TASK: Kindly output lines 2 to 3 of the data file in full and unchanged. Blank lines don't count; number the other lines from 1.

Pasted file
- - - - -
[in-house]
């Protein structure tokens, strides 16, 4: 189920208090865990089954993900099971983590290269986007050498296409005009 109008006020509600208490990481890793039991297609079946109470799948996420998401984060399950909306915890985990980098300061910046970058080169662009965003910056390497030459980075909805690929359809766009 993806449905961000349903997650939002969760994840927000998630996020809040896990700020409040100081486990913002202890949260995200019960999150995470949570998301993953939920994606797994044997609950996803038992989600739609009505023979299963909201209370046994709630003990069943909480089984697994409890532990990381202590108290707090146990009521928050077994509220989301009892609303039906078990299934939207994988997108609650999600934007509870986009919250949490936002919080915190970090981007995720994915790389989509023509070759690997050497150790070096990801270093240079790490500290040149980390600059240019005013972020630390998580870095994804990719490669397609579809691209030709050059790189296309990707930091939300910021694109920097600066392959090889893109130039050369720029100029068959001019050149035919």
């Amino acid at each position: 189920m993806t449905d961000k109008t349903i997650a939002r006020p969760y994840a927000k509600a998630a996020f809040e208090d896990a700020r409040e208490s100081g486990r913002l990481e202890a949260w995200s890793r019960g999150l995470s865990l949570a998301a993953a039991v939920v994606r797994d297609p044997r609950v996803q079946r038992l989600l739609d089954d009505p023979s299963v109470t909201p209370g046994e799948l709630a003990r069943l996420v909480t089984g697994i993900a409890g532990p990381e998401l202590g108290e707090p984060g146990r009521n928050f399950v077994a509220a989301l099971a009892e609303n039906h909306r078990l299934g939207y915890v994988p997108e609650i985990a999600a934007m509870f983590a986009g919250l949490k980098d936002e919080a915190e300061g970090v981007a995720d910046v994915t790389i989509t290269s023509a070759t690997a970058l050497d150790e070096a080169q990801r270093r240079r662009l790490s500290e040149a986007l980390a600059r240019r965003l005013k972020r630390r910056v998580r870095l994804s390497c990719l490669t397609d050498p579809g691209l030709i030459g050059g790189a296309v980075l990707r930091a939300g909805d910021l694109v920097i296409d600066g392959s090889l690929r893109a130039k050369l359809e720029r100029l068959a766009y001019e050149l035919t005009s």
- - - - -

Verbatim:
């Protein structure tokens, strides 16, 4: 189920208090865990089954993900099971983590290269986007050498296409005009 109008006020509600208490990481890793039991297609079946109470799948996420998401984060399950909306915890985990980098300061910046970058080169662009965003910056390497030459980075909805690929359809766009 993806449905961000349903997650939002969760994840927000998630996020809040896990700020409040100081486990913002202890949260995200019960999150995470949570998301993953939920994606797994044997609950996803038992989600739609009505023979299963909201209370046994709630003990069943909480089984697994409890532990990381202590108290707090146990009521928050077994509220989301009892609303039906078990299934939207994988997108609650999600934007509870986009919250949490936002919080915190970090981007995720994915790389989509023509070759690997050497150790070096990801270093240079790490500290040149980390600059240019005013972020630390998580870095994804990719490669397609579809691209030709050059790189296309990707930091939300910021694109920097600066392959090889893109130039050369720029100029068959001019050149035919």
């Amino acid at each position: 189920m993806t449905d961000k109008t349903i997650a939002r006020p969760y994840a927000k509600a998630a996020f809040e208090d896990a700020r409040e208490s100081g486990r913002l990481e202890a949260w995200s890793r019960g999150l995470s865990l949570a998301a993953a039991v939920v994606r797994d297609p044997r609950v996803q079946r038992l989600l739609d089954d009505p023979s299963v109470t909201p209370g046994e799948l709630a003990r069943l996420v909480t089984g697994i993900a409890g532990p990381e998401l202590g108290e707090p984060g146990r009521n928050f399950v077994a509220a989301l099971a009892e609303n039906h909306r078990l299934g939207y915890v994988p997108e609650i985990a999600a934007m509870f983590a986009g919250l949490k980098d936002e919080a915190e300061g970090v981007a995720d910046v994915t790389i989509t290269s023509a070759t690997a970058l050497d150790e070096a080169q990801r270093r240079r662009l790490s500290e040149a986007l980390a600059r240019r965003l005013k972020r630390r910056v998580r870095l994804s390497c990719l490669t397609d050498p579809g691209l030709i030459g050059g790189a296309v980075l990707r930091a939300g909805d910021l694109v920097i296409d600066g392959s090889l690929r893109a130039k050369l359809e720029r100029l068959a766009y001019e050149l035919t005009s």